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Keep the Film Tax Credit

As lawmakers probe the film tax credit, they'll find it's worked exactly as intended.

By Brian Robinson, Nov. 28, 2023


Photo: Gordon Cowie

Fans of Netflix’s Ozark know about the dramatic performances of stars Jason Bateman and Laura Linney in the thrilling series. They’ve probably never heard of Mike Neal, a small businessman in Savannah, but they’ve enjoyed his work too.

As a marine coordinator whose company supplies boats, underwater camera operators and water-safety guidance, Neal took a Savannah River paddleboat that wasn’t in use, converted it into a casino in a matter of days and then blew it up for a scene in Ozark’s third season.


Neal has worked on the water for more than 25 years, with a business that specialized in boat and kayak tours. But when the film business began to expand in Georgia early in the last decade, productions started renting boats and other equipment from him. He saw an opportunity and seized it.

“I went from [being] on the periphery of the film industry to where it’s now 90% of my business,” Neal says. In addition to Ozark, he’s worked on sets for Baywatch, Gemini Man and many others. He recently worked for a film due out next year called The Fabulous Four, starring Bette Midler, Sissy Spacek, Susan Sarandon and Megan Mullally.

His connection to the industry allowed him to join the Screen Actors Guild, which provided much more comprehensive health insurance than what he could afford as a small business owner. When his wife got liver cancer, the coverage allowed her to get a transplant at the Mayo Clinic. Today she’s doing well and cancer-free. Without that union membership, the treatments would have bankrupted them, Neal says.

Neal has seen the industry grow and plant roots here. No longer are most of the workers shipped in from other states.

“This isn’t Hollywood. This is Georgia,” says Neal. “The crews are from Georgia. These are Georgians who can get health insurance and buy homes here.”

Theresa Daniel of Forsyth is one of those Georgians getting to live out her dreams. Growing up, she loved theater, especially musicals, but trying to work in the industry would have required leaving Georgia and she wasn’t going to do that.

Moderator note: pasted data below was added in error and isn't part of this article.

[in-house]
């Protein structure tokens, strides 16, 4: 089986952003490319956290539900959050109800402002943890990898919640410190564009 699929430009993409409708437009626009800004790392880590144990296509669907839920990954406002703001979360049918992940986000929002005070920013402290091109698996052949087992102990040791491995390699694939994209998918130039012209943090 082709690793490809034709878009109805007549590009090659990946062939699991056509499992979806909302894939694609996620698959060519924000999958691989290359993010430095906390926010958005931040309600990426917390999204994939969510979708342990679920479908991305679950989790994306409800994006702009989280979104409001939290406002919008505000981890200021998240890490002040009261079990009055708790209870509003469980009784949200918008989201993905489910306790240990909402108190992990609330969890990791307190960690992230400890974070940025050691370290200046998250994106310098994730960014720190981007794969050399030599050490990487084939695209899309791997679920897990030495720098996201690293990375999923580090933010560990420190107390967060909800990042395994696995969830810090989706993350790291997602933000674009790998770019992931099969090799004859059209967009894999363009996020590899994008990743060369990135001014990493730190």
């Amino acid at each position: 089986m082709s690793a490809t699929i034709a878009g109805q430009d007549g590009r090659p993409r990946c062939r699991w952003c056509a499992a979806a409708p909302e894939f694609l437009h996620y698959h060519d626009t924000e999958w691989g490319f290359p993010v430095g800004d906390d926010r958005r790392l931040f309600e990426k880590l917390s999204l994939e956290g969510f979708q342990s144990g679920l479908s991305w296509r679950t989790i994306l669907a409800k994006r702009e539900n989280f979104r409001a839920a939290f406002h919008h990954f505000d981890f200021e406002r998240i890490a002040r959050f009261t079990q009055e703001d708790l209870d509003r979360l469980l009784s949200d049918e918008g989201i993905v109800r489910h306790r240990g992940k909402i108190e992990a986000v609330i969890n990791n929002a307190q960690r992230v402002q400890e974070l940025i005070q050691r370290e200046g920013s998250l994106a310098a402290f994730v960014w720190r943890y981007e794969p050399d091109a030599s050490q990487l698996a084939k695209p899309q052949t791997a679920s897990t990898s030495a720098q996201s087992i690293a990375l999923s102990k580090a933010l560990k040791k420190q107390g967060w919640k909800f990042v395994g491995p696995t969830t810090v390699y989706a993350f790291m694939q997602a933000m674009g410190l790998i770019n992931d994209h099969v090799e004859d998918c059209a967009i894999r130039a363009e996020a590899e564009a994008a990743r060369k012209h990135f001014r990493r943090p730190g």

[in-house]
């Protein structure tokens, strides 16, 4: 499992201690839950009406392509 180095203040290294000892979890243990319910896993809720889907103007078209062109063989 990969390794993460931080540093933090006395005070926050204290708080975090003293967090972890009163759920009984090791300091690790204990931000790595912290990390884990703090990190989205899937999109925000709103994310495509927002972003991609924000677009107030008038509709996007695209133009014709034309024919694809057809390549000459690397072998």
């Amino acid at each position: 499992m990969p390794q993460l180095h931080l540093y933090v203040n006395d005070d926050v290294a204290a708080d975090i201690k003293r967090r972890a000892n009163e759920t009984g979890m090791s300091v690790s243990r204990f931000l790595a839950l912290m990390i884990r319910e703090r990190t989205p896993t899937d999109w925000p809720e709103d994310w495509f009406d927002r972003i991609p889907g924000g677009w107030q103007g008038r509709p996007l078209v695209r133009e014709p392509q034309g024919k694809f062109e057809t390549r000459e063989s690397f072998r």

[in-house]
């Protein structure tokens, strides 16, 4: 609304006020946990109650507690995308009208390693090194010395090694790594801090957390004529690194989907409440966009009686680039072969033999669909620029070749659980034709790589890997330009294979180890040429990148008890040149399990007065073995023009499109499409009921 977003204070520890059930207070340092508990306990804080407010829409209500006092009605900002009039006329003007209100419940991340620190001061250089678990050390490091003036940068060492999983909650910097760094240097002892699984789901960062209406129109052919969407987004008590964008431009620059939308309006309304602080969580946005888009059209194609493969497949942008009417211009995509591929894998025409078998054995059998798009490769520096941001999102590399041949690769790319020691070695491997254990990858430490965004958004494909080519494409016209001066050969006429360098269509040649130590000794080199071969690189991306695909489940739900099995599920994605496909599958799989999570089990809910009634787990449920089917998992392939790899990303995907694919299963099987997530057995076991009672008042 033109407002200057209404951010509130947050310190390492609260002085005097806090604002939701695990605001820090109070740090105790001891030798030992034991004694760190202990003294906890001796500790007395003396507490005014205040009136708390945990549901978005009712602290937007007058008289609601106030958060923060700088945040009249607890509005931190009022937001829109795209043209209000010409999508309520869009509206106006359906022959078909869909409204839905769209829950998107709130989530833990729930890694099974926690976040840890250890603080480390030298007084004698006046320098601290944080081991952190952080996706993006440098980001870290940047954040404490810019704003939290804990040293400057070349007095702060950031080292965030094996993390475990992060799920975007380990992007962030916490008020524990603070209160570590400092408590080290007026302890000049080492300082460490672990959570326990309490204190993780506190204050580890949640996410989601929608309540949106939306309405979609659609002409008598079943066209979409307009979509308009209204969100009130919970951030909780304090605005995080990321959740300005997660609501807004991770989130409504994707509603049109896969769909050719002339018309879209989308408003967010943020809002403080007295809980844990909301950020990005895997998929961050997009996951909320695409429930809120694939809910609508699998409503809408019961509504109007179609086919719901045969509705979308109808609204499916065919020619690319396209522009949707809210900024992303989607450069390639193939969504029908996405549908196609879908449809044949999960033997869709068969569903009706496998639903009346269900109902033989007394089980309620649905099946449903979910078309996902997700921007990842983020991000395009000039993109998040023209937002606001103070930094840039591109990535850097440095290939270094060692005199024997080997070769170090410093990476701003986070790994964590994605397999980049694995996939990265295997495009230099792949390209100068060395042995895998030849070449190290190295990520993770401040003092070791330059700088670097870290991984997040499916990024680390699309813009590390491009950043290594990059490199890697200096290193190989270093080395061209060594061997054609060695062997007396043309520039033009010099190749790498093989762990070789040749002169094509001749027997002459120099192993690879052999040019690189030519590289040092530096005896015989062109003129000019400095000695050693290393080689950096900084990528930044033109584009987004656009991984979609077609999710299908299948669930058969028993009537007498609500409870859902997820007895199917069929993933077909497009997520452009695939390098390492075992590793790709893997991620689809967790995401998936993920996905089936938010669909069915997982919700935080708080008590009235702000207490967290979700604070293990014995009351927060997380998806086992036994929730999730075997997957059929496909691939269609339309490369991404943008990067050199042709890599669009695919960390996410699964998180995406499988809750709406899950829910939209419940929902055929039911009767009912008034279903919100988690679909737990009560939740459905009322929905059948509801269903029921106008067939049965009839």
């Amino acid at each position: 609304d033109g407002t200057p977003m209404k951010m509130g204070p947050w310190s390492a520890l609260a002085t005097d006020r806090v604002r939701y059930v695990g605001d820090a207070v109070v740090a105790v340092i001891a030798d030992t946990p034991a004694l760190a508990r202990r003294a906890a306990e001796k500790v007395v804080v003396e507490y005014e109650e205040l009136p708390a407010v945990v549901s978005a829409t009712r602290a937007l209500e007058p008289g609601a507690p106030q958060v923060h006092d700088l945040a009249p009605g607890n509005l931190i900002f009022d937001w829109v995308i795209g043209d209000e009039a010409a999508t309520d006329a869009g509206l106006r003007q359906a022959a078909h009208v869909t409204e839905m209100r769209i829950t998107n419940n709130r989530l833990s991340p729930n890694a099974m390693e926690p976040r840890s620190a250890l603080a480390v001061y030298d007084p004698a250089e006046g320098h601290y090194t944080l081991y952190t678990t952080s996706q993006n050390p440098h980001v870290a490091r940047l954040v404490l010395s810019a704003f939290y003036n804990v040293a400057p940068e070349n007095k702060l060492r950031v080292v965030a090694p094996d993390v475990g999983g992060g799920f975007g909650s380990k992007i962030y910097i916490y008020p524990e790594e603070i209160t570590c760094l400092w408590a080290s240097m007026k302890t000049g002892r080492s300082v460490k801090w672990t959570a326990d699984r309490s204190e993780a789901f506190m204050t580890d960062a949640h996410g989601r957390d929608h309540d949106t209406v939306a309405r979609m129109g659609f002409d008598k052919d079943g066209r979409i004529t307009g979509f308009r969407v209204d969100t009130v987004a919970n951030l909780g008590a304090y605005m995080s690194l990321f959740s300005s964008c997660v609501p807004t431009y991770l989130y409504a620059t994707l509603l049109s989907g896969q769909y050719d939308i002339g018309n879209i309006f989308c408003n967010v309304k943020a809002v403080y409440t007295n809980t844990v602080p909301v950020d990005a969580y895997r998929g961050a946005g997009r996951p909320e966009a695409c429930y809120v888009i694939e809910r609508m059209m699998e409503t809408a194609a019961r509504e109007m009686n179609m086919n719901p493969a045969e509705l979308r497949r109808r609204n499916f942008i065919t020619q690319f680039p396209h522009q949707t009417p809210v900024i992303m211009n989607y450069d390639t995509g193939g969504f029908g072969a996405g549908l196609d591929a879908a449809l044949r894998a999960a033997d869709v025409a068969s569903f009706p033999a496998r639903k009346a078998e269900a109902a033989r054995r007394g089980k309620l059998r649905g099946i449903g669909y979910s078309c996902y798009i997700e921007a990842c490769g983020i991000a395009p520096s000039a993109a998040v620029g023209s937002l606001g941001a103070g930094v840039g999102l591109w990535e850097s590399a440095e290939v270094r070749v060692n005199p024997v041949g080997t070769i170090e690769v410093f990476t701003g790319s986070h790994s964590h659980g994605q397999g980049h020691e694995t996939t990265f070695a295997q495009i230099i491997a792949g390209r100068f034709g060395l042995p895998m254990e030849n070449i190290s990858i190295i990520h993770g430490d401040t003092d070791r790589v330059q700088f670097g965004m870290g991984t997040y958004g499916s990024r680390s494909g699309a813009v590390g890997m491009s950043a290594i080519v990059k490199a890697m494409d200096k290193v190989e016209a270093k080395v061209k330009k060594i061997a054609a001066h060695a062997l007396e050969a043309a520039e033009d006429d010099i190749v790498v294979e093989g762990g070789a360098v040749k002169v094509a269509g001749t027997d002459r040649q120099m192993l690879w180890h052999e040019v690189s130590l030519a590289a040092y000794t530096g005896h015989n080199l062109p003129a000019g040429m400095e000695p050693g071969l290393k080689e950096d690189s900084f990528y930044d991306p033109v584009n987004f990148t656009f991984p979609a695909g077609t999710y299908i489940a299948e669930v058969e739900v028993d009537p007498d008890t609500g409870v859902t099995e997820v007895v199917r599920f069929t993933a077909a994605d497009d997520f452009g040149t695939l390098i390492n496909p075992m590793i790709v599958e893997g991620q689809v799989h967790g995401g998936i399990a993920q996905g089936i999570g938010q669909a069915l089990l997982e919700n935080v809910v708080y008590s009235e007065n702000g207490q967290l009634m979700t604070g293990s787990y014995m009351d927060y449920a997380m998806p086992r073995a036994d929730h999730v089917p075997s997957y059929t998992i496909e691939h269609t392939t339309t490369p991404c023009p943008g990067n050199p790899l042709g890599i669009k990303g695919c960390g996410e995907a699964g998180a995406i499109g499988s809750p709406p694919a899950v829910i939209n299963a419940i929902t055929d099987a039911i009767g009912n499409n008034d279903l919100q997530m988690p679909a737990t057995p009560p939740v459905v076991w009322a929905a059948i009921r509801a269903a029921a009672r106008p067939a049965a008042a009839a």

“I had the interest but didn’t have the opportunity,” she says.

In 2012, an independent film shot on location at a Monroe County school and teachers were cast as extras. That was gig No. 1. More than a decade later, she’s appeared in 130 productions, including 42, the Jackie Robinson biopic.

Daniel applies to productions via Facebook, earns some pocket cash, has fun with other regular extras who’ve become friends and enjoys a complimentary meal. “I like the catering,” she says. “I don’t like to cook.”

These opportunities available to Georgia businesses and workers flow from the state’s film tax credit, which allows certified productions to receive up to a 30% transferable tax credit on qualified Georgia goods and services. In other words, the jobs and the tax dollars stay here. Legislators are currently reviewing the effectiveness of all the tax credits offered by the state, but the film credit, with its far-reaching impact, will take center stage.

As lawmakers probe the film tax credit, they’ll find it’s worked exactly as intended. In the late 2000s, legislators sought to bring the film industry here. Long story short: That happened. In 2010, the state had 47,000 square feet of soundstage space. By 2027, it will have 7 million square feet. More soundstages allow for more and continued filming, which in turn provides more spending and jobs. In 2023, we have nearly 60,000 jobs in the industry and counting. The Georgia Department of Economic Development announced that in the 2022-23 fiscal year the film industry spent $4.1 billion in the state, and a recent economic impact study commissioned by the Georgia Screen Entertainment Coalition found that for every $1 that gets a tax credit, $6.30 circulates through our economy.

The same study found that 93% of the productions filmed in Georgia today wouldn’t have come here without the credit. It’s essential to keep this good thing going.

Ending the credit wouldn’t hurt Hollywood or major film companies. They’d just go elsewhere – as they did when North Carolina and Louisiana cut back their credit programs.

It’s the Georgia businesses that have invested in studio construction and equipment rented to productions, the workers behind the scenes like those employed by Mike Neal and those pursuing their passion like Theresa Daniel who will lose out.

Brian Robinson is a regular political commentator for Fox 5 and co-host of WABE’s Political Breakfast podcast.

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